Leo Light Work: Yes! I bought a School bus and am converting it into my home, a tiny home, AKA a Skoolie!
My mission is to get on the road, to make music, travel, teach, play shows, see things, meet people, share my offerings, allow my creative self to love and to shine, continue my Spiritual work, continue to create the best version of myself and continue to co-create with others to make a more loving, peaceful and creative World.
I am launching a GO FUND ME Campaign to help with the build & I need your support! Please contribute to this initiative and help to turn my dreams into a reality! Sign up for my mailing list to stay up to date with everything that I have going on, including music, art, shows, Spirituality and of course the Skoolie! That info and more can be found at LeoLightWork.com
Please connect with me on all social media platforms, reach out anytime and if you find value in what I do then please share it with others so we can continue to expand and grow together! You can find all of the links here: https://linktr.ee/LeoLightWork
To bring this to a close I would like to express my deepest form of gratitude, love and appreciation for the Producer Dojo. Thank you brothers Dylan, Dave, Sean, Chris, Richard, Dustin, sister Kaitie and the entire Dojo fam, far too many to name! It’s such an honor to be on this sacred journey with you all! I’m excited to continue moving forward, onward and upwards towards our individual and collective highest good and possible manifestation during this incarnation! We are all so truly blessed!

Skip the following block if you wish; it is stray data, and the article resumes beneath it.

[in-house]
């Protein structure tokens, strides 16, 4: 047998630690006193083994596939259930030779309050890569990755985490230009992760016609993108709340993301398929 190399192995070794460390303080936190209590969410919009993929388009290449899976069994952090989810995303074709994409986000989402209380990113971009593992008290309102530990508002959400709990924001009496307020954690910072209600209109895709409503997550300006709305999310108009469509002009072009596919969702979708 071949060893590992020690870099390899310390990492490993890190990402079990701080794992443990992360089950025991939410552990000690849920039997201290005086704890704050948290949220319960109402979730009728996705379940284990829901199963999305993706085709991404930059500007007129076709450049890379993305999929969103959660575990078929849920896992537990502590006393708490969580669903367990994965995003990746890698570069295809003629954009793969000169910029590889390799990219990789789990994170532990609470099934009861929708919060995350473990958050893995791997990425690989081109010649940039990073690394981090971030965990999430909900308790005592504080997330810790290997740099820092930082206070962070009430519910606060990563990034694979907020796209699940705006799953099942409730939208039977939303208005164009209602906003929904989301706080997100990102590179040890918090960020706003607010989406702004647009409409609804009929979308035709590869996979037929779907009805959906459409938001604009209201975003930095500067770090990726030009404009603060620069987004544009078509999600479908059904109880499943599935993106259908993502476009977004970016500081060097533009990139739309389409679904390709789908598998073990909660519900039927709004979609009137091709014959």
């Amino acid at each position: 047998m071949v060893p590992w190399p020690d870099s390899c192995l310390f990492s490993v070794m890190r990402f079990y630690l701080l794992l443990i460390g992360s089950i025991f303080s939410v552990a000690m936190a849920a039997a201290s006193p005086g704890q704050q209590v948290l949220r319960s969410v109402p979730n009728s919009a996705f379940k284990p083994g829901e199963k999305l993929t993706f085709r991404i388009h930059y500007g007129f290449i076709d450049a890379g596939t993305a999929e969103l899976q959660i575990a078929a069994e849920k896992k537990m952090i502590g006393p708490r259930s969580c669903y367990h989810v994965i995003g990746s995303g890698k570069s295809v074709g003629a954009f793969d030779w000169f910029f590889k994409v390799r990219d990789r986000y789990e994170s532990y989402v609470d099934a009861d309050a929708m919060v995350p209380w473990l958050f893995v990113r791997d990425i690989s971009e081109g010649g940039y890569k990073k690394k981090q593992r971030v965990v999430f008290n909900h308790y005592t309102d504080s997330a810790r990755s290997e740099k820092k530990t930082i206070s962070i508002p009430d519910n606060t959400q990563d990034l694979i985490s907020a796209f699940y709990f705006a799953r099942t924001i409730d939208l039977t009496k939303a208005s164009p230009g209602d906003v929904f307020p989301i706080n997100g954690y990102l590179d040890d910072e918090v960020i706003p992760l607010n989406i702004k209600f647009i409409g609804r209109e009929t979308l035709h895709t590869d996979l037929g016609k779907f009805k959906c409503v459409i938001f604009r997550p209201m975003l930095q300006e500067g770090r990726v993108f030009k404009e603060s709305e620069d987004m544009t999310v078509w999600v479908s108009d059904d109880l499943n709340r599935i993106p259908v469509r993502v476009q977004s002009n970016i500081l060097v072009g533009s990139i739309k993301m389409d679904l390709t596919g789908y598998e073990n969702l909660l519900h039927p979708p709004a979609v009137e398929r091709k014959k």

Sending infinite love and infinite light, Namaste -Leo
Sharrol Kelby: Be on the lookout for my new EP dropping on the PDJ label next month and be sure to catch the master iLL.Gates dropping some of those tunes on his tour!
Munchii: I wanna share music with people! If you’re a promoter on the east coast, hit me up for a show! I want to remind people that they can live a fulfilling life through music, even if they only get a glimpse of it on the weekends. If you can’t do that, then follow me on my socials. I’ll be releasing that Dojo EP sometime next year and I’m always posting good memes.